Original hinges and other metalwork in old cottages are usually painted and the modern preference for bare metal and stripped timber would have horrified householders in days gone by as signs of impoverishment
Real ‘wrought iron’ was made by hand and is virtually unavailable today, except by using old scrap, thanks to Henry Bessemer and Henry Cort in the eighteenth century.
Today, mild steel is universally available, strong, cheap and consistent. It is more liable to corrode and more difficult to work but is also stronger.
‘Wrought iron’ is almost certainly an offence under the British Trades Description Act although the term is widely used to mean any piece of ornamental ironwork.
From the forge, we burnish them with a strong wire-brush to remove any scale. They’re then a silvery grey, which slowly blackens with time. We then dip them in a hot wax – it’s white-spirit based, like a dilute furniture wax or a neutral shoe polish – and take off any excess. This gets into every crevice and fold, prevents corrosion and lubricates any moving parts. It dries with time and any excess can be removed with a dry cloth or with turps. or white spirit. The finish doesn’t obscure the metal but it does intensify the colour, like dropping a pebble in water.
Most hardware store door furniture of the ‘olde worlde’ style is powder-coated with a thick black finish which obscures the metal. The metal itself is usually a casting, an imitation of the original.
Some smiths obtain a finish by quenching the red-hot piece in old oil or wax but this also obscures much of the metal.
Don’t worry ! Just set them level on the door and vertical on the frame and they’ll be ok.
The floppiness disappears because they’re fixed to the door : the only real movement is radial. The important bit is the knuckle : and the up-down movement at the knuckle is just fractions of a millimetre and even that will be stabilised by the weight of the door. And the left-right movement at the knuckle is even smaller, significantly less than the clearance of the door in the frame. Trust us – no-one who’s fitted a pair has ever wanted a refund. And they’re exact enough to satisfy fire regulations.
You can… but try a few first. It’s sometimes difficult to get then neat enough, especially in softwood. It’s the proper way to do it but cut nails in mild steel are not ideal because the radius of the bend tends to be too great because the metal is so much stronger than modern wire nails or old hand-made roseheads. Also, they’re stamped from cold sheet, with the head formed cold, which hardens the metal more. But you don’t need to : the nails are slightly ‘waisted’, that is the shank is wider in the middle than at the head so they don’t work loose and the cut edges also grip the wood better than smooth wires.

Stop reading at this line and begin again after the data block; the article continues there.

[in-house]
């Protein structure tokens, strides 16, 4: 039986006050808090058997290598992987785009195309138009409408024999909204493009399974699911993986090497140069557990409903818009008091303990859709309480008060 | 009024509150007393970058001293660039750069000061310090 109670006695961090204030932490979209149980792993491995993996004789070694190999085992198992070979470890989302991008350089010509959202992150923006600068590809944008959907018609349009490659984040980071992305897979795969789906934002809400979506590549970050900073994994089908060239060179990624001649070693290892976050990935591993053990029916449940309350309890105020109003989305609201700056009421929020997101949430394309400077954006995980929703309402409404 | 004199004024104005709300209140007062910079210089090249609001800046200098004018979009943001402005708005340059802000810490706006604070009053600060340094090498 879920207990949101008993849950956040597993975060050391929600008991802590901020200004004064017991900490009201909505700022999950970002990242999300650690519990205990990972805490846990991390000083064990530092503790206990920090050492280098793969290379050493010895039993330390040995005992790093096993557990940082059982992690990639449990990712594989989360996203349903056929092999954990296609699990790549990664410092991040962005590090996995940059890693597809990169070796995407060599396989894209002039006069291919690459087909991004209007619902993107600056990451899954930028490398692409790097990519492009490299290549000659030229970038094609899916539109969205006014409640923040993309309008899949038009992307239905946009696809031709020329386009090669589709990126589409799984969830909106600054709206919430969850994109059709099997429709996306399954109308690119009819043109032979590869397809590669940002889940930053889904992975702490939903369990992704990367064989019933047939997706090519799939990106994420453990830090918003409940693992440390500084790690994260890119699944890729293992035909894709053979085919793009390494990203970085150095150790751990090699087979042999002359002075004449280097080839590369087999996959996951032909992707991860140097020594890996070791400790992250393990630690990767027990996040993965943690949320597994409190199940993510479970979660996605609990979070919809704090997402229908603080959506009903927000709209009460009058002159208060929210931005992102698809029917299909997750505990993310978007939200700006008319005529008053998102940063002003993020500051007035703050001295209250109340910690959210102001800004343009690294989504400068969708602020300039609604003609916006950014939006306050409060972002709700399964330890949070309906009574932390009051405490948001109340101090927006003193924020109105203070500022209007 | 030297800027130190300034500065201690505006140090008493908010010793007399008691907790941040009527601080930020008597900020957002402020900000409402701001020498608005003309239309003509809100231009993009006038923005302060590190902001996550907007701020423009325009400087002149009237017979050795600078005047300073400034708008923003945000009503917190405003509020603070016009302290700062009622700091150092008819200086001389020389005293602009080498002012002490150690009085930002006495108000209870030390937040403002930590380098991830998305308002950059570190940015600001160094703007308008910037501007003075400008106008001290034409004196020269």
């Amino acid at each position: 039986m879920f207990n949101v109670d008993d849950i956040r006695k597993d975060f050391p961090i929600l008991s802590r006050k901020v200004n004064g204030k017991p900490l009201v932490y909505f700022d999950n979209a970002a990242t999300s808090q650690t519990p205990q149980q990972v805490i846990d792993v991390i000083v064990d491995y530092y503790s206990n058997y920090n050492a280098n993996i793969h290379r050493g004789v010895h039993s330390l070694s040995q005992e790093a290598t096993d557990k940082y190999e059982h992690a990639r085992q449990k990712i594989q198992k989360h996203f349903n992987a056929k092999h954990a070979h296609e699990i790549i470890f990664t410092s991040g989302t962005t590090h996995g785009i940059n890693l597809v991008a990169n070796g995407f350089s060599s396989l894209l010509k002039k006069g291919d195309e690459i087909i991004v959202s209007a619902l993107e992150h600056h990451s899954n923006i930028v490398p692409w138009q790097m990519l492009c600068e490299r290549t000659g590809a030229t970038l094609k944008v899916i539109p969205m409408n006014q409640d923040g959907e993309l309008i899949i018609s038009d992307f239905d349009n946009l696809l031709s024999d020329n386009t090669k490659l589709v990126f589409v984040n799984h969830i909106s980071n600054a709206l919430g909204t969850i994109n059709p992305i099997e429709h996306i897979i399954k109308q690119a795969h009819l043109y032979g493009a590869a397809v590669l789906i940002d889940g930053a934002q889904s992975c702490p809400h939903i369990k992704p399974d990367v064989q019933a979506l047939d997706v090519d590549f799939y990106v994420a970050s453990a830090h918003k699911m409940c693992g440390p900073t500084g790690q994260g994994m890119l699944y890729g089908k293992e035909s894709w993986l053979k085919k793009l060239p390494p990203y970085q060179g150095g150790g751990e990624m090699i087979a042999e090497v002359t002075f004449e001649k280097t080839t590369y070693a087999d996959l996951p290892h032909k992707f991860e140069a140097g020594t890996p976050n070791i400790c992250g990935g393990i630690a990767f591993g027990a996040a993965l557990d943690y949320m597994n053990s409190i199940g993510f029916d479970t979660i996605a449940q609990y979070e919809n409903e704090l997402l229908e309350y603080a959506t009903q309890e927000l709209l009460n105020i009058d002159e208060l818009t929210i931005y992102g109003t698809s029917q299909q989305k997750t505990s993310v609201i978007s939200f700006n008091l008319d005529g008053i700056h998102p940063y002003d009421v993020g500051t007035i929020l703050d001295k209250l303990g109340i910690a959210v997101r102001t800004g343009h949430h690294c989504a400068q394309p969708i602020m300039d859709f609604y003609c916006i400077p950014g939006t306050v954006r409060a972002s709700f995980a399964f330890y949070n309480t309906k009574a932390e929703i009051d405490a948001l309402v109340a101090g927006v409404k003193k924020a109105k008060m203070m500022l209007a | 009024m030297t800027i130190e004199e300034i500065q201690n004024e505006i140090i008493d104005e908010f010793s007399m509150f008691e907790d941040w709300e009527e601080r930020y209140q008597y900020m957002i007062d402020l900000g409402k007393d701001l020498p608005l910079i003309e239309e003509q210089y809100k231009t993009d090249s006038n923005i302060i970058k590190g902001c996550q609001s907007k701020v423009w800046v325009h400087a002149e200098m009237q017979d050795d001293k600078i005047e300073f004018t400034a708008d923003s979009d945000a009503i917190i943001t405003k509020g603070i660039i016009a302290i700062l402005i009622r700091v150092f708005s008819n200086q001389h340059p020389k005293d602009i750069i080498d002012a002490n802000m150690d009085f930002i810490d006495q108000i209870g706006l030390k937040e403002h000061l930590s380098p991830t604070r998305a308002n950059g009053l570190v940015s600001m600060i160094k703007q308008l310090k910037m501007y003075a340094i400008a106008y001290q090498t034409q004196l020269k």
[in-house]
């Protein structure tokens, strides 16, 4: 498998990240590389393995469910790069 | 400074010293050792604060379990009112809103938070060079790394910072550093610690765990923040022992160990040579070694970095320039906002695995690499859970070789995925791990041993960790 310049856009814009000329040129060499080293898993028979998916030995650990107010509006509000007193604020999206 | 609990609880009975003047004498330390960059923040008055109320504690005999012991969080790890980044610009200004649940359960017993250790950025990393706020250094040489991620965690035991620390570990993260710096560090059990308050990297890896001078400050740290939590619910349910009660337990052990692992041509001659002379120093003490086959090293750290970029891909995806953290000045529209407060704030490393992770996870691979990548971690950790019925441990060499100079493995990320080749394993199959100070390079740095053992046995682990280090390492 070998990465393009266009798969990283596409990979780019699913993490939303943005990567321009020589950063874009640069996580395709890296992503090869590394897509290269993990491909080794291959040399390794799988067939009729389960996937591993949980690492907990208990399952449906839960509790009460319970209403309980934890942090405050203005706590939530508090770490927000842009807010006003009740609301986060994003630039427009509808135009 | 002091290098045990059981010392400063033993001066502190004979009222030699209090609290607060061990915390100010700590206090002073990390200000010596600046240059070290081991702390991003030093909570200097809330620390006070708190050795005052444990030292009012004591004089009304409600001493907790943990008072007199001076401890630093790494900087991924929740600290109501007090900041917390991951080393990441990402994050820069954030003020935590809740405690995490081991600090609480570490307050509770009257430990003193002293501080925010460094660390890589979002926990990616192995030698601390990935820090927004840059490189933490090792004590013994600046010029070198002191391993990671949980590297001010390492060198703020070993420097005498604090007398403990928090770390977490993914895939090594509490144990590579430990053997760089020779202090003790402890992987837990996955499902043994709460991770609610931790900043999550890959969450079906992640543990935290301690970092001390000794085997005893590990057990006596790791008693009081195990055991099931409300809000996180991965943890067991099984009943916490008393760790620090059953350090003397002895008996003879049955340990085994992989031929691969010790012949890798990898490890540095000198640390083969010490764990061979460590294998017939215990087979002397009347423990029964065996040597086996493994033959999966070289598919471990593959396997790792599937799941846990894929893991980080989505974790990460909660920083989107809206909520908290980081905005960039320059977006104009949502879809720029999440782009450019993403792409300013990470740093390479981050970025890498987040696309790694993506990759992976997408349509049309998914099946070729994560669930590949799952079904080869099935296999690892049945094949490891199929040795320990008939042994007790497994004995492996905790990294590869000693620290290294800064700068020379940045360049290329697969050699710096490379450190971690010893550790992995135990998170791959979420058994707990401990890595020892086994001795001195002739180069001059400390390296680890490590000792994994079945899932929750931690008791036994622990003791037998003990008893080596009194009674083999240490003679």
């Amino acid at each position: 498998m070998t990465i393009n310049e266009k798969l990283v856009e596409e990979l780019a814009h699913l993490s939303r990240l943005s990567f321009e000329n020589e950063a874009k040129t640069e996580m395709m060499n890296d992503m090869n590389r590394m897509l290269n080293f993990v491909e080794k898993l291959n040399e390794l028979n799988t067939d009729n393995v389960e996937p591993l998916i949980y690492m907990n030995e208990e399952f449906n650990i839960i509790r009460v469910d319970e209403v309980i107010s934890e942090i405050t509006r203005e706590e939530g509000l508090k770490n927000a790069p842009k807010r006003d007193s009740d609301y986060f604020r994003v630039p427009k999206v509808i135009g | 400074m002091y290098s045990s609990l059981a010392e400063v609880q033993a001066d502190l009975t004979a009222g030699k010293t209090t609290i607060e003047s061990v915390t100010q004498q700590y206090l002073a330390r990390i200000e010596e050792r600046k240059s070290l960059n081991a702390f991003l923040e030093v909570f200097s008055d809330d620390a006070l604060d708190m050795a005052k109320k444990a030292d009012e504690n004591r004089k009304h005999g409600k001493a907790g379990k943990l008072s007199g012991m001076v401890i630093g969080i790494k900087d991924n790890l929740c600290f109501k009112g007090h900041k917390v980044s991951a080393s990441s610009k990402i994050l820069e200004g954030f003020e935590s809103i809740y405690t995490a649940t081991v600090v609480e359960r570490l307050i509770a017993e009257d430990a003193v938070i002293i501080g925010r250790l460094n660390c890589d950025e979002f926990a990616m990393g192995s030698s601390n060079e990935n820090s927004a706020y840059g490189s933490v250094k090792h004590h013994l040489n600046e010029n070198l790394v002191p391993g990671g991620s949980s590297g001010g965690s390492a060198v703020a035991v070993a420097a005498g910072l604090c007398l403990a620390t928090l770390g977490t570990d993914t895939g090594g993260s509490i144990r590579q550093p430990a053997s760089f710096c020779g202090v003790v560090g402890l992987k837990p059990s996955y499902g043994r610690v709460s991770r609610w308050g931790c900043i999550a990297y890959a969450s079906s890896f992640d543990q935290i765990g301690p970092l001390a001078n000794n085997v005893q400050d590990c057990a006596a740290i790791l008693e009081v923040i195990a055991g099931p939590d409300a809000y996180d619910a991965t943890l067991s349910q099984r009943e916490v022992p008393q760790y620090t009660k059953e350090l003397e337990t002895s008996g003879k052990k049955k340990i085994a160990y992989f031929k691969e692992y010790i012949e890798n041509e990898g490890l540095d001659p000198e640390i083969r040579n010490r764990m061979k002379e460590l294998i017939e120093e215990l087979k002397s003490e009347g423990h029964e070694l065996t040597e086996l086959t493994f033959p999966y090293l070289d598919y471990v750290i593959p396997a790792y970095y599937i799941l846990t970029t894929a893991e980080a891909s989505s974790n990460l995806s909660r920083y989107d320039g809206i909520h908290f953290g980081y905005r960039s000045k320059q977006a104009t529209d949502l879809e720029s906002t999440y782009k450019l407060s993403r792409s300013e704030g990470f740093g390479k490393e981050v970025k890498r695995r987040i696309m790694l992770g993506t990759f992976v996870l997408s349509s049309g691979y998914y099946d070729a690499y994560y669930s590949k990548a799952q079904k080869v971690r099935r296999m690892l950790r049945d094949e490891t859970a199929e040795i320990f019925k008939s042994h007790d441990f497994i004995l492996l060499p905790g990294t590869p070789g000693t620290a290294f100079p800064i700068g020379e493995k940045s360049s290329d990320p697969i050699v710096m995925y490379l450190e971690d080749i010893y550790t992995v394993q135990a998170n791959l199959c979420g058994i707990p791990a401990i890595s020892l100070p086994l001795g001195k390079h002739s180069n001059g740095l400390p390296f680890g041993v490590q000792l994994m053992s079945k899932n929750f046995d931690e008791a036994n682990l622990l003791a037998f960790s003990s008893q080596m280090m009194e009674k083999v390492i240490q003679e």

You might need to drill pilot holes, especially in hardwood and reclaimed wood.
The old carpenters used a ‘dolly’… a lump of metal like a big hammer held at the back of the door ‘deaden’ the nail and to stop the point emerging. More hammering left the nail then crinkled up inside the wood, making it virtually impossible to extract and giving rise to the saying 'dead as a door nail.’
No. Sometimes we can make small changes but we are geared to long runs to set designs which is how we keep costs down. One-offs take a lot of time, often need close liaison with the customer (site visits, design statements etc.) and can take several attempts to get right…. all very expensive
We’re always looking at ways to expand the range so suggestions are always welcome (firstname.lastname@example.org)
Of course (Sample Request)
It would be nice if told us so we could tell the marketing people but you don’t have to – just send it back for a 100% refund. We just send a cheque,
Yes and no…. We think our prices are competitive (if not, tell us !) but we like to recognise a good customer so we’ve been known to weaken a bit on price for a Big Order or for a regular customer, trade or not. I’d have to say though that we’re thinking three figures here, where the first one isn’t a one.